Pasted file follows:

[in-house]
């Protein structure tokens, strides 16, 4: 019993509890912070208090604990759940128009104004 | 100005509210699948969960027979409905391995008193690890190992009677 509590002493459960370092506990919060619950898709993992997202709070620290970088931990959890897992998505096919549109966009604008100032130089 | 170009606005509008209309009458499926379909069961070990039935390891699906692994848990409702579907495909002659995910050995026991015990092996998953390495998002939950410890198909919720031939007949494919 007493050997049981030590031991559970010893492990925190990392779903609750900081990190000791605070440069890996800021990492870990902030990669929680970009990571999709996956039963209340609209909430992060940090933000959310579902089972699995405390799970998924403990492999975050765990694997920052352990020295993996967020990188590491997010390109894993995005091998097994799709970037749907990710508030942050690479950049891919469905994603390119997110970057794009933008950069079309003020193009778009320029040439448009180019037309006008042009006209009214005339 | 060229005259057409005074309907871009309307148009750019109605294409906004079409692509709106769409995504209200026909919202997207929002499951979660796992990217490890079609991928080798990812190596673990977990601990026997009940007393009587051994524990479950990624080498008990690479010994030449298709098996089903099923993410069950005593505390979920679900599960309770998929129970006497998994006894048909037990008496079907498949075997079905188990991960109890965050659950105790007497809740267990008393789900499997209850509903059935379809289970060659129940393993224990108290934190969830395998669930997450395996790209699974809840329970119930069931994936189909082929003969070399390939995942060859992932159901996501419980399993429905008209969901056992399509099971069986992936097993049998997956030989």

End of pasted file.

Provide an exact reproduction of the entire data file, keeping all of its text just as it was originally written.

[in-house]
């Protein structure tokens, strides 16, 4: 019993509890912070208090604990759940128009104004 | 100005509210699948969960027979409905391995008193690890190992009677 509590002493459960370092506990919060619950898709993992997202709070620290970088931990959890897992998505096919549109966009604008100032130089 | 170009606005509008209309009458499926379909069961070990039935390891699906692994848990409702579907495909002659995910050995026991015990092996998953390495998002939950410890198909919720031939007949494919 007493050997049981030590031991559970010893492990925190990392779903609750900081990190000791605070440069890996800021990492870990902030990669929680970009990571999709996956039963209340609209909430992060940090933000959310579902089972699995405390799970998924403990492999975050765990694997920052352990020295993996967020990188590491997010390109894993995005091998097994799709970037749907990710508030942050690479950049891919469905994603390119997110970057794009933008950069079309003020193009778009320029040439448009180019037309006008042009006209009214005339 | 060229005259057409005074309907871009309307148009750019109605294409906004079409692509709106769409995504209200026909919202997207929002499951979660796992990217490890079609991928080798990812190596673990977990601990026997009940007393009587051994524990479950990624080498008990690479010994030449298709098996089903099923993410069950005593505390979920679900599960309770998929129970006497998994006894048909037990008496079907498949075997079905188990991960109890965050659950105790007497809740267990008393789900499997209850509903059935379809289970060659129940393993224990108290934190969830395998669930997450395996790209699974809840329970119930069931994936189909082929003969070399390939995942060859992932159901996501419980399993429905008209969901056992399509099971069986992936097993049998997956030989």